My recent trip to Portugal for a monteria, a traditional European driven hunt, was a trip of firsts. Not only was it my first time hunting in Europe, it was also my first time shooting a straight-pull bolt-action rifle. Now that I’ve shot one, I confess I’m a bit reluctant to go back to a traditional bolt design.
Several other writers and I were hunting red deer, fallow deer, and wild boar along Portugal’s border with Spain. The land was thick with vegetation, low-growing trees and tall bushes blending together amid the tall grass. To allow for fast follow-up shots before the running game disappeared in the scrub, we were shooting variants of the Merkel RX Helix, a straight-pull bolt action that looks like a traditional bolt action but cycles much more quickly.
Three versions were available for us to use: some in .338 Winchester Magnum, others in .30-06, and a few in .308. Mine was a takedown model in .30-06 with iron sights, a synthetic stock, and an adjustable comb; some of the others came with no iron sights, and others with wood stocks. We made sure our Kahles scopes were sighted in at the range, then headed out for two days of hunting.
The first feature of the rifle that stood out to me was, of course, the straight-pull bolt. Unlike other straight-pull designs, the RX Helix’s bolt doesn’t bring the entire back of the receiver with it when opened (think Blaser). Instead, the bolt travels inside the receiver like the average bolt action, only without lifting 60 or 70 degrees to open it.
This is made possible by Merkel’s unique bolt system. The bolt handle moves back roughly half the distance of the actual bolt, thanks to a 1:2 transmission system—officially called a converted straight-pull action—that allows for faster cycling. The entire bolt stays inside the receiver, ensuring nothing comes back toward the shooter’s face to distract from subsequent shots.
Past the bolt, the adjustable comb was the next feature to catch my attention. I’ve struggled in the past to find a rifle stock that allows me to put my cheek on the stock and in line with the scope, but however high the rings or large the objective lens, a shooter can always find the perfect fit with an adjustable comb. Even the wood-stocked Helixes were accommodating: their raised Monte Carlo cheekpieces make shooting with a scope easy.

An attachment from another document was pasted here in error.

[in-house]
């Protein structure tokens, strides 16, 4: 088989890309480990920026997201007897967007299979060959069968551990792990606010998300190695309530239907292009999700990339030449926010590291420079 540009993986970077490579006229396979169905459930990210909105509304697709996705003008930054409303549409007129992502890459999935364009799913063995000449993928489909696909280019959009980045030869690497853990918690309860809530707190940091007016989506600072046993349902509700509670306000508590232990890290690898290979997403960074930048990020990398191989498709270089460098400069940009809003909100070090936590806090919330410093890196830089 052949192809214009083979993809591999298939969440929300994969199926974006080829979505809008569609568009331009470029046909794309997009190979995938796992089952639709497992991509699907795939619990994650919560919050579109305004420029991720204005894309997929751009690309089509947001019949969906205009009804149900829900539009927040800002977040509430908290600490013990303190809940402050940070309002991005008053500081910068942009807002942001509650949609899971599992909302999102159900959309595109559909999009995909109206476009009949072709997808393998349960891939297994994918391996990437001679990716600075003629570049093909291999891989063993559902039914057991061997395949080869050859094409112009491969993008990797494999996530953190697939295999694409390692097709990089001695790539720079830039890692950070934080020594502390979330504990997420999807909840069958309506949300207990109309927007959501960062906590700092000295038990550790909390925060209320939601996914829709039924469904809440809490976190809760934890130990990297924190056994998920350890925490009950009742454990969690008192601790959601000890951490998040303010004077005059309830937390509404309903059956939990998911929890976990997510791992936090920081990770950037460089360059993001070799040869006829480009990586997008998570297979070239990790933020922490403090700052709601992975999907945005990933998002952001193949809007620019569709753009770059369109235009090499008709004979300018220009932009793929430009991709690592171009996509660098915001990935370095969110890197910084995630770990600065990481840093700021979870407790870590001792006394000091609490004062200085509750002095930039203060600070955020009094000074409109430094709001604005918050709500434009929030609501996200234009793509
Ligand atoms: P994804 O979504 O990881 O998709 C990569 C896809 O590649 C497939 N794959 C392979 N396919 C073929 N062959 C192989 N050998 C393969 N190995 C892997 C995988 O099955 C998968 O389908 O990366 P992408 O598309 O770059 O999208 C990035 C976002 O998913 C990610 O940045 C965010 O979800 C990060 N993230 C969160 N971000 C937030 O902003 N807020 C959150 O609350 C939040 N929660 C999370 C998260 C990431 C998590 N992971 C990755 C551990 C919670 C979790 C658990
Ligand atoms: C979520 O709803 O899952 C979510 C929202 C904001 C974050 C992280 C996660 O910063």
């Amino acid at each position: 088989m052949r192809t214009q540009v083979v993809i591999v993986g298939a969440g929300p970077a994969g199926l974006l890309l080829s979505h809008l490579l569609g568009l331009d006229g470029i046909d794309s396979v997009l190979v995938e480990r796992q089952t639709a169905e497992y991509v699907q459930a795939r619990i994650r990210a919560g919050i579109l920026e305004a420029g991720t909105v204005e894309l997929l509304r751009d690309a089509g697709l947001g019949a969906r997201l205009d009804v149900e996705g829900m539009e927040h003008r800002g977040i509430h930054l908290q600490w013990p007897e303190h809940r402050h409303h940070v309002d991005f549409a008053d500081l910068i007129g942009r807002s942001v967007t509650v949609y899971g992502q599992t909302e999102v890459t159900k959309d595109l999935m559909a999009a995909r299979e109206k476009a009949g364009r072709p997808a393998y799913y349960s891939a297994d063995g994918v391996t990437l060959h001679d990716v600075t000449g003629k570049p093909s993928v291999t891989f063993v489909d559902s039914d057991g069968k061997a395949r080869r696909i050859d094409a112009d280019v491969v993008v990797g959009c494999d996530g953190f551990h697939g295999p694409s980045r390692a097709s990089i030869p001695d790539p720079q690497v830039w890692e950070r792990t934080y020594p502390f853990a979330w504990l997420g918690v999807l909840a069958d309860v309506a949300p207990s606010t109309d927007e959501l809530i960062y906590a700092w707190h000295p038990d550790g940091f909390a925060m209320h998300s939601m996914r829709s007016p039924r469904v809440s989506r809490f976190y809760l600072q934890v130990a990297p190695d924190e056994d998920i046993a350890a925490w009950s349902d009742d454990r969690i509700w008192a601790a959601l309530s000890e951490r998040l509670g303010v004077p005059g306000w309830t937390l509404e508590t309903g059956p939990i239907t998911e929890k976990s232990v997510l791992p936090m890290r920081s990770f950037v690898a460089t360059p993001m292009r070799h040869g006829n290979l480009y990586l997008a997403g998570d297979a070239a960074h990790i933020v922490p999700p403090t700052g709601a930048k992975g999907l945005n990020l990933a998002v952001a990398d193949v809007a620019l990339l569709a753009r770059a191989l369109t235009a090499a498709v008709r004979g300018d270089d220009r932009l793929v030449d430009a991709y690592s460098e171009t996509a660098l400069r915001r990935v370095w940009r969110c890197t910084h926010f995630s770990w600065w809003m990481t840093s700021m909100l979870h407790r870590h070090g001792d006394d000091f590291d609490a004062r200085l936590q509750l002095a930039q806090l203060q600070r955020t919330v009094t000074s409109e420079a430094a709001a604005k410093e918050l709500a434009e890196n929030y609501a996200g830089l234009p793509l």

The safety did require a bit of getting used to. It is ambidextrous, with the gun unable to fire with the safety slid downward. When the safety is slid upward, the gun is cocked and ready to fire.
All standard stuff, but putting the gun back on safe was certainly different. In order to do so, the shooter must press a small button in the top edge of the safety slide, then push the safety even farther upward, then slowly let it back down to the safe position. Imagine letting the hammer of a lever action down, but in reverse.
A question/concern many shooters have about straight pulls is, do they lock up as tightly as a traditional bolt action? How can they be as safe as a bolt that is manually locked into place?
While the bolt does slide back and forth easily enough after a shot has been fired, there’s no danger of the bolt opening when the gun is being fired or a live round is still in the chamber. The RX Helix has a rotating bolt head that mechanically locks into place when pushed forward, and while a live round can be extracted without firing the rifle, it takes substantially more effort to open the bolt than if the trigger had been pulled.
As I mentioned earlier, the rifle can be taken down for transport. Simply press a button on the stock’s forearm, pull the stock forward and off the barrel/action, and turn a lever located where the barrel and action meet. Presto change-o, you can now remove the barrel. (To see the RX Helix takedown model being broken down, click here.)
And while the barrel’s off, why not swap calibers, too. The Helix allows the shooter to change barrels and bolt heads in order to fire a variety of calibers from the same action. The rifles are chambered for one of three cartridge families: mini (.222 and .223), standard (.243, .30-06, etc.), or magnum (7mm Rem. Mag, .338 Win. Mag., etc.). Barrels can be switched within the same cartridge family. If your gun fits a .243, for example, simply buy the bolt head and barrel to fit a .30-06 and you’re set to go hunting. It’s that simple.
All three cartridge families can fire from their respective three-round detachable box magazines. Standard calibers can also be fed from a five-round mag.
Right out of the gate, I recognized that the Merkel was perfect for more than just European game. Its light weight, short overall length, and quick reloading make it perfect for bear hunting stateside. Its takedown ability makes it suitable for any hunting in the backcountry where a rifle, even on a sling, could get in the way of climbing or hiking with trekking poles. Hogs are a given, and there’s always room for one more whitetail rifle in the deer woods. Taking a youngster afield for the first time? Change your .270 into a .243. The applications are endless.
Developed to be the “hunting gun of the 21st century,” the Merkel RX Helix is not just an innovative design. It’s downright revolutionary, and it will likely change the way you think about bolt actions. Forever.